Similar to Aβ and tau, αSyn oligomers, rather than fibrils, are thought to be the primary neurotoxic form of the protein. αSyn oligomers cause neurotoxicity, synaptic impairment, mitochondrial dysfunction, endoplasmic reticulum stress, neuroinflammation, proteostasis dysregulation, and apoptosis, culminating in neuronal death (
). The details of αSyn oligomer structures are not known, yet β-sheet structure has been reported in rigid regions of toxic αSyn oligomers, whereas in nontoxic oligomers, these regions are unstructured (
). In follow-up studies, the same group applied counterselection of monomers and fibrils, leading to a more selective aptamer, T-SO530, against αSyn oligomers, whose selectivity was confirmed by dot blots (
). CD analysis suggested that T-SO530 formed a G-quadruplex structure, which might have contributed to its affinity. Indeed, G-quadruplex stabilizers, such as L1H1-7OTD and TmPyP4 (Fig. 4), enhanced the binding of T-SO530 to αSyn oligomers (
) developed 58-nucleotide DNA aptamers they termed F5R1 and F5R2, starting with a 40-nucleotide random single-strand DNA library, which bound αSyn with a high affinity and inhibited αSyn aggregation. To enhance cell membrane permeability of the aptamers, they were modified by attachment of a peptide carrier, CADY, which had been reported previously to form stable complexes with nucleic acids, leading to improvement of their delivery into cultured cells (
). The modified aptamers reduced intracellular aggregation of αSyn, synaptic protein loss, and neuronal death caused by αSyn overexpression.
Aptamers against prion protein
The accumulation of misfolded PrP characterizes prionoses, such as Creutzfeldt-Jakob disease, Kuru, Gerstmann–Sträussler–Scheinker Syndrome, and fatal familial insomnia in humans, bovine spongiform encephalopathy in cattle, scrapie in sheep, and chronic wasting disease in deer and elk (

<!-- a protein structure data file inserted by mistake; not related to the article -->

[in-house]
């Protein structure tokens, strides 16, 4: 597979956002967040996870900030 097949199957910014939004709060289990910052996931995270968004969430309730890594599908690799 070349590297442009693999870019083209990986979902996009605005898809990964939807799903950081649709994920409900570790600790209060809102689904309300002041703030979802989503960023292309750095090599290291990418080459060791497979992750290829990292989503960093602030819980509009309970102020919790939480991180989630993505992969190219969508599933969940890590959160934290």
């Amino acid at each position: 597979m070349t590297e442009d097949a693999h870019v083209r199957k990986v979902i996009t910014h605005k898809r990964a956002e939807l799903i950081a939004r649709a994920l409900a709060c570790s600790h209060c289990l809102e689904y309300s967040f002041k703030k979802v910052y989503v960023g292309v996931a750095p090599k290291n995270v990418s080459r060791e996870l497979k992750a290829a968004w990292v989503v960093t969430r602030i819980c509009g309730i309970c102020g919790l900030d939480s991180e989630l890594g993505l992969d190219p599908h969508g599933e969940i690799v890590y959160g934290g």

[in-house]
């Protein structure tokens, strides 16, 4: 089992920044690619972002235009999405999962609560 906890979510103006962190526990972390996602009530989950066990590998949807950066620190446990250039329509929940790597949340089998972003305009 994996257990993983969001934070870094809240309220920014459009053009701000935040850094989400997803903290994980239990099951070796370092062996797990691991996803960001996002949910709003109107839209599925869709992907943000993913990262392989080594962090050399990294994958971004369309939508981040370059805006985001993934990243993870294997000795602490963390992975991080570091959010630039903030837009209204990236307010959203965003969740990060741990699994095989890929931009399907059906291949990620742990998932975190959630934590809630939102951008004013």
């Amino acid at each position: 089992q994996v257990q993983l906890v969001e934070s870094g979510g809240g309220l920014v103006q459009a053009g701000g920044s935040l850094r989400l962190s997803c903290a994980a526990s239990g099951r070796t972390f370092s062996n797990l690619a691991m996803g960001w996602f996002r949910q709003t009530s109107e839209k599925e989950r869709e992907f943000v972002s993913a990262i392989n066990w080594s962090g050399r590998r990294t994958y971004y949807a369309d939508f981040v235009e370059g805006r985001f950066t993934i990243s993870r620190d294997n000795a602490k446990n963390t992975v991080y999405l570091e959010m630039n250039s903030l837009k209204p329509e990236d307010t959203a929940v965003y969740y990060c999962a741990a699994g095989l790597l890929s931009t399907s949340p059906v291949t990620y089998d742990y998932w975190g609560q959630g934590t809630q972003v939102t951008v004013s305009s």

), yet this form can misfold due to genetic, environmental, or yet unknown causes into a toxic and infectious form called PrPSc (scrapie form). The term PrPSc does not describe one particular structure but refers to many conformational strains that are self-propagating, transmissible from cell to cell, and are infectious within the same species and sometimes across species. PrPSc infectivity to other organisms depends on the specific strain and species barrier. PrPC is rich in α-helix, whereas PrPSc contains the typical cross-β structure of amyloid fibrils. The aggregation process, including oligomerization of PrPSc, plays a central role in the prion’s propagation and neurotoxicity (
). Thus, both PrPC and PrPSc are potential therapeutic targets for development of various drug modalities, including aptamers.
Weiss et al. reported the first RNA aptamer, Ap1, against a recombinant Syrian golden hamster prion protein PrP23–231, a common model of full-length PrPC. The aptamer recognized PrPC in brain extracts of scrapie-infected mice, hamsters, and cattle, though its binding affinity was not measured (
) developed an RNA aptamer, RM312, against sheep PrP23–234, which bound with 15 nM affinity to PrPC. In another study, Ikebukuro and colleagues developed a DNA aptamer, termed “4-9”, against mouse PrP23–230 that bound to both PrPC and PrPSc equally (
) suggesting that shortening the target length in this case improved the affinity.
To pursue aptamers selective for PrPScversus PrPC, an RNA aptamer, SAF-93, was developed against scrapie-associated fibrils from the brains of infected hamsters. In a competitive binding assay using bovine PrPSc fibrils, SAF-93 showed >10-fold higher affinity for PrPSc than for PrPC (
). Uniquely, SAF-93 was obtained by SELEX using 2′-fluoro-modified pyrimidine triphosphate nucleotides together with unmodified purine nucleotides. Enzymatic probing and gel footprinting, in addition to computer-assisted secondary structure analysis, identified multiple binding sites of SAF-93 on PrPSc (
Several aptamers also have been selected against human prion proteins. An RNA aptamer termed DP7 was prepared by Proske et al. against human PrP90–129, an important domain for the conversion of PrPC into PrPSc. The aptamer also bound PrP derived from hamster and mouse. The utility of this aptamer for reducing the ratio of PrPSc to PrPC was demonstrated in prion-infected mouse neuroblastoma N2a cells (
) reported a DNA aptamer called SSAP3-10 against human PrP23–231, which bound other mammalian PrPC (sheep, calf, piglet, and deer) in addition to human PrPC, but not to PrPSc.